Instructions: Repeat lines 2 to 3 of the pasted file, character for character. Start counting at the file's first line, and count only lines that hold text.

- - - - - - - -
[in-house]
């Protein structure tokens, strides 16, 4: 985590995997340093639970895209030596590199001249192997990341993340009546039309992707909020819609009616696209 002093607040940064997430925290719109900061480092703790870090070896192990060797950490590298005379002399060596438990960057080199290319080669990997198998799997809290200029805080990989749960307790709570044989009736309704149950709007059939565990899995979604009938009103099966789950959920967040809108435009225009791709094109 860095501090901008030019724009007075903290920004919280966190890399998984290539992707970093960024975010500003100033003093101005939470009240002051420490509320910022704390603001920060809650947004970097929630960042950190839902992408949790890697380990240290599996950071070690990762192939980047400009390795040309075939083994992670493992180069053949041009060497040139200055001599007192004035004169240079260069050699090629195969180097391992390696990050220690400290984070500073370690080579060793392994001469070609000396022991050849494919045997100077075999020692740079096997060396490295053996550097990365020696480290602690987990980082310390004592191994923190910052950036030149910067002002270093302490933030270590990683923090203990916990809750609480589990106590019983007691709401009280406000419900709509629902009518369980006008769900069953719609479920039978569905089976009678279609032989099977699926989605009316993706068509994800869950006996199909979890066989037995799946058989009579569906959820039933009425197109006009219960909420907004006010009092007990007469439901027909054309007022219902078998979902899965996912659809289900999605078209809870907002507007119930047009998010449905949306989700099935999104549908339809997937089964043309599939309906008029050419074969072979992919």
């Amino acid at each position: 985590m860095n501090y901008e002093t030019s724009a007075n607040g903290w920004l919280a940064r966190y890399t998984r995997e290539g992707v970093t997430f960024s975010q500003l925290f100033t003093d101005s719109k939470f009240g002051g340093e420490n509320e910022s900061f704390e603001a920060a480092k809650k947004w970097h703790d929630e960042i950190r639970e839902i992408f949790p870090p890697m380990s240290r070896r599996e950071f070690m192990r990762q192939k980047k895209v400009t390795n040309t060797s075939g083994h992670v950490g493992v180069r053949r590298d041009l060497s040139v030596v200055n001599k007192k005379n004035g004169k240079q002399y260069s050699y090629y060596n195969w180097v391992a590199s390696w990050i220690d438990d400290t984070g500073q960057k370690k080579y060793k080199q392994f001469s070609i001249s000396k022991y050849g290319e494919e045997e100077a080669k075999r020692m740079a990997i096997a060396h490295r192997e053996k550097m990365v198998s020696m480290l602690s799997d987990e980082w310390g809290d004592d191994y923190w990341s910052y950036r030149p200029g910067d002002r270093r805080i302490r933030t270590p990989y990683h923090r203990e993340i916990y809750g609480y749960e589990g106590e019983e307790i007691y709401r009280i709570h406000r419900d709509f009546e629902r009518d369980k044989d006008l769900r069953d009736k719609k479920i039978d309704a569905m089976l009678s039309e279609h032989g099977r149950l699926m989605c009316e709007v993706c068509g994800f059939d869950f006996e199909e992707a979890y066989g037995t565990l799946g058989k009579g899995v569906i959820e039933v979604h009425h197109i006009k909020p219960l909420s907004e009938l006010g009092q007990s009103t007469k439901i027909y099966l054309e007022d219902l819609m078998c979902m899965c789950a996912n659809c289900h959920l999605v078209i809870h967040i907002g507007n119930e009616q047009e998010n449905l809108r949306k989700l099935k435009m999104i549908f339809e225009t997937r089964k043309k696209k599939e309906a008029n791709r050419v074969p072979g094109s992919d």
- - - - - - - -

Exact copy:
């Protein structure tokens, strides 16, 4: 985590995997340093639970895209030596590199001249192997990341993340009546039309992707909020819609009616696209 002093607040940064997430925290719109900061480092703790870090070896192990060797950490590298005379002399060596438990960057080199290319080669990997198998799997809290200029805080990989749960307790709570044989009736309704149950709007059939565990899995979604009938009103099966789950959920967040809108435009225009791709094109 860095501090901008030019724009007075903290920004919280966190890399998984290539992707970093960024975010500003100033003093101005939470009240002051420490509320910022704390603001920060809650947004970097929630960042950190839902992408949790890697380990240290599996950071070690990762192939980047400009390795040309075939083994992670493992180069053949041009060497040139200055001599007192004035004169240079260069050699090629195969180097391992390696990050220690400290984070500073370690080579060793392994001469070609000396022991050849494919045997100077075999020692740079096997060396490295053996550097990365020696480290602690987990980082310390004592191994923190910052950036030149910067002002270093302490933030270590990683923090203990916990809750609480589990106590019983007691709401009280406000419900709509629902009518369980006008769900069953719609479920039978569905089976009678279609032989099977699926989605009316993706068509994800869950006996199909979890066989037995799946058989009579569906959820039933009425197109006009219960909420907004006010009092007990007469439901027909054309007022219902078998979902899965996912659809289900999605078209809870907002507007119930047009998010449905949306989700099935999104549908339809997937089964043309599939309906008029050419074969072979992919």
């Amino acid at each position: 985590m860095n501090y901008e002093t030019s724009a007075n607040g903290w920004l919280a940064r966190y890399t998984r995997e290539g992707v970093t997430f960024s975010q500003l925290f100033t003093d101005s719109k939470f009240g002051g340093e420490n509320e910022s900061f704390e603001a920060a480092k809650k947004w970097h703790d929630e960042i950190r639970e839902i992408f949790p870090p890697m380990s240290r070896r599996e950071f070690m192990r990762q192939k980047k895209v400009t390795n040309t060797s075939g083994h992670v950490g493992v180069r053949r590298d041009l060497s040139v030596v200055n001599k007192k005379n004035g004169k240079q002399y260069s050699y090629y060596n195969w180097v391992a590199s390696w990050i220690d438990d400290t984070g500073q960057k370690k080579y060793k080199q392994f001469s070609i001249s000396k022991y050849g290319e494919e045997e100077a080669k075999r020692m740079a990997i096997a060396h490295r192997e053996k550097m990365v198998s020696m480290l602690s799997d987990e980082w310390g809290d004592d191994y923190w990341s910052y950036r030149p200029g910067d002002r270093r805080i302490r933030t270590p990989y990683h923090r203990e993340i916990y809750g609480y749960e589990g106590e019983e307790i007691y709401r009280i709570h406000r419900d709509f009546e629902r009518d369980k044989d006008l769900r069953d009736k719609k479920i039978d309704a569905m089976l009678s039309e279609h032989g099977r149950l699926m989605c009316e709007v993706c068509g994800f059939d869950f006996e199909e992707a979890y066989g037995t565990l799946g058989k009579g899995v569906i959820e039933v979604h009425h197109i006009k909020p219960l909420s907004e009938l006010g009092q007990s009103t007469k439901i027909y099966l054309e007022d219902l819609m078998c979902m899965c789950a996912n659809c289900h959920l999605v078209i809870h967040i907002g507007n119930e009616q047009e998010n449905l809108r949306k989700l099935k435009m999104i549908f339809e225009t997937r089964k043309k696209k599939e309906a008029n791709r050419v074969p072979g094109s992919d």